The Dalai Lama said Friday that China's Communist leadership can play no role in deciding who succeeds him as the leader of Tibetan Buddhism upon his death and called Beijing's meddling in the issue "a disgrace."
The Nobel Peace laureate turns 76 next week and has begun preparing his people for his eventual death in hopes of preventing his homeland's Chinese rulers from taking advantage of the leadership vacuum.
The Dalai Lama, whose predecessors ruled Tibet as god-kings for four centuries, gave up his role as Tibet's political leader in favor of an elected exile government in May.
He has said the next Dalai Lama _ who would be the 15th incarnation of the spiritual leader _ will be born in exile and even floated the idea of choosing his own successor while still alive.
Beijing, which hopes the Tibetan national movement will fizzle with his death, has responded by insisting the Dalai Lama will be reincarnated in Chinese-controlled Tibet and accusing the current Dalai Lama of violating religious tradition.
"One thing I want to make clear, as far as my own rebirth is concerned, the final authority is myself and no one else, and obviously not China's Communists," he told The Associated Press in an interview.
"This is a religious matter," he said, pointing out that China's atheist Communists don't believe in reincarnation, so can't decide a matter based in that belief.
"It's a disgrace to see that they want to control that," he said. "They've become mad by political power."
China claims Tibet has been its territory for centuries, although many Tibetans say it was effectively independent for most of that time. The Dalai Lama fled into exile amid an abortive uprising against Chinese rule in 1959, nine years after Communist forces entered the Himalayan region.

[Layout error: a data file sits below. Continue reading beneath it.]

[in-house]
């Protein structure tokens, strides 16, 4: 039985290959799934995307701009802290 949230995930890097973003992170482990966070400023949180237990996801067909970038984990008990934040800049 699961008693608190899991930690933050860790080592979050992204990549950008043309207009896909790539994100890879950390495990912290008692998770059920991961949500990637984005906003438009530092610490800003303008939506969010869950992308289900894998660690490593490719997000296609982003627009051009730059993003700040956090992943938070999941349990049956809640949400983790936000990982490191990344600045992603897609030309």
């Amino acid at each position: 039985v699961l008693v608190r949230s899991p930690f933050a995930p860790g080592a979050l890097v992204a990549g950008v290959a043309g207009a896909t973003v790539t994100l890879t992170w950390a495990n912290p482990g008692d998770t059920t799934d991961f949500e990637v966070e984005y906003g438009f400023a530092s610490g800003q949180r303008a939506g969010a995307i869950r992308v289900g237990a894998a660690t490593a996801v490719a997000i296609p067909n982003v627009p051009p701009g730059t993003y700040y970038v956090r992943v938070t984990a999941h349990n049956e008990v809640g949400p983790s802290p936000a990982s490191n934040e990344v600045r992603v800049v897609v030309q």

On Friday, he rejected the suggestion that now that he is retired from politics he might be willing to discuss with China his return to Tibet without linking it to other conditions about Tibetan autonomy or China's treatment of Tibetans.
"No," he said. "The Tibetan issue is not just my return."
He said his concern was for the basic rights of the 6 million Tibetans and their culture.
"As soon as China's government is showing their courage to face the reality, then I am ready to go there to help them to promote genuine reconciliation," he said.
The Communist-led Chinese government has held nine rounds of talks with the Dalai Lama and his representatives over the years, with no headway.
Beijing says the Dalai Lama is welcome to come back if he drops his separatist activities, accepts Tibet as an inalienable part of China and recognizes Taiwan as a province of China.
The Dalai Lama has repeatedly denied seeking Tibet's independence from China.